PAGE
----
Tuesday, January 20, 2015
Chronic Pain: Chronic Opioid Use may not be helpful
This was sent to me by a colleague who deals with chronic pain patients and tries hard to find ways to avoid long term opioid therapy when possible.
Highlights findings from NIH's panel:
There's Scant Evidence for Long-Term Opioid Therapy in Chronic Pain.
"We don't know enough about who benefits from opioids and who doesn't, about who gets pain relief and who gets into trouble with adverse effects from these drugs."
It's also not clear which pain types respond to opioid therapy. "There are many different kinds of pain and some pain perhaps responds better than others.There's a huge gap in knowing which is the right hammer for the right nail."
Chronic pain affects an estimated 100 million Americans or a third of the US population. About 25 million have moderate to severe chronic pain that limits activities and diminishes quality of life. Pain is the main reason Americans receive disability insurance.
Experts estimate the societal costs of pain at $560 billion to $630 billion per year in the United States due to missed workdays and medical expenses.
To manage pain long term, some 5 to 8 million Americans depend on opioids.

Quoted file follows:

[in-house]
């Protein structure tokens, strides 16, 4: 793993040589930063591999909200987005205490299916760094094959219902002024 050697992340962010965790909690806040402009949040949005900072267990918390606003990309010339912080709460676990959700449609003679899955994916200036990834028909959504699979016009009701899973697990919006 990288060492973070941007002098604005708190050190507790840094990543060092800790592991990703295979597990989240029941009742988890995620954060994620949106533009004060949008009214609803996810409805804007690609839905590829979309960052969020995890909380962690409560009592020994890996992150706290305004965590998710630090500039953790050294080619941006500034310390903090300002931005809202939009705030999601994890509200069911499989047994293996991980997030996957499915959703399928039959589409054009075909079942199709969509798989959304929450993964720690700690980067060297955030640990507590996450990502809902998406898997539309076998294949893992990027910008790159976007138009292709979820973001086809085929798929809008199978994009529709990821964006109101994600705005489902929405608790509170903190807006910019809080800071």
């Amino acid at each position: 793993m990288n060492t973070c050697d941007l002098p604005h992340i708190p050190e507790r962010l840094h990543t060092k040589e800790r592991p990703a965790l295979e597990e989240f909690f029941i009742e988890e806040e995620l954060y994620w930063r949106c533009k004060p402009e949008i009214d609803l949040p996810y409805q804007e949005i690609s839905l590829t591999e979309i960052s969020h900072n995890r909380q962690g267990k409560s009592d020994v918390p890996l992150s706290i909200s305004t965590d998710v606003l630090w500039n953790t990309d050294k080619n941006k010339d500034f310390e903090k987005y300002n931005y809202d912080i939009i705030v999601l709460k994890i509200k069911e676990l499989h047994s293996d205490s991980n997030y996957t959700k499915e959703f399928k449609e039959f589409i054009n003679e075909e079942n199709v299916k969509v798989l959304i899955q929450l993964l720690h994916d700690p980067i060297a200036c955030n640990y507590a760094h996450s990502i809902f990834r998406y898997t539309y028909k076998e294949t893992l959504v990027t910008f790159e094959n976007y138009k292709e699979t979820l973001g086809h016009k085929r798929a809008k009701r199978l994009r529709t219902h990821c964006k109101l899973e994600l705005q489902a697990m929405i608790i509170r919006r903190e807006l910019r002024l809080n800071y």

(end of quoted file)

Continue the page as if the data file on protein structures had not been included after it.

From 2000 to 2010, the number of hospitalizations for addiction to a prescription opioid increased more than 4-fold to more than 160,000 per year.
When it comes to managing patients with legitimate pain conditions, physicians have little training. They're sometimes quick to label patients as "drug-seeking" or "addicts," and some even "fire" patients for merely voicing concerns about their pain management, the report notes.
"A more holistic approach to the management of chronic pain that is inclusive of the patients' perspectives and desired outcomes should be the goal," they write.
Because pain affects physical, emotional, and cognitive function, as well as interpersonal relationships and social roles, managing pain requires a multidisciplinary approach similar to that recommended for other chronic complex illness, such as depression, dementia, eating disorders, or diabetes.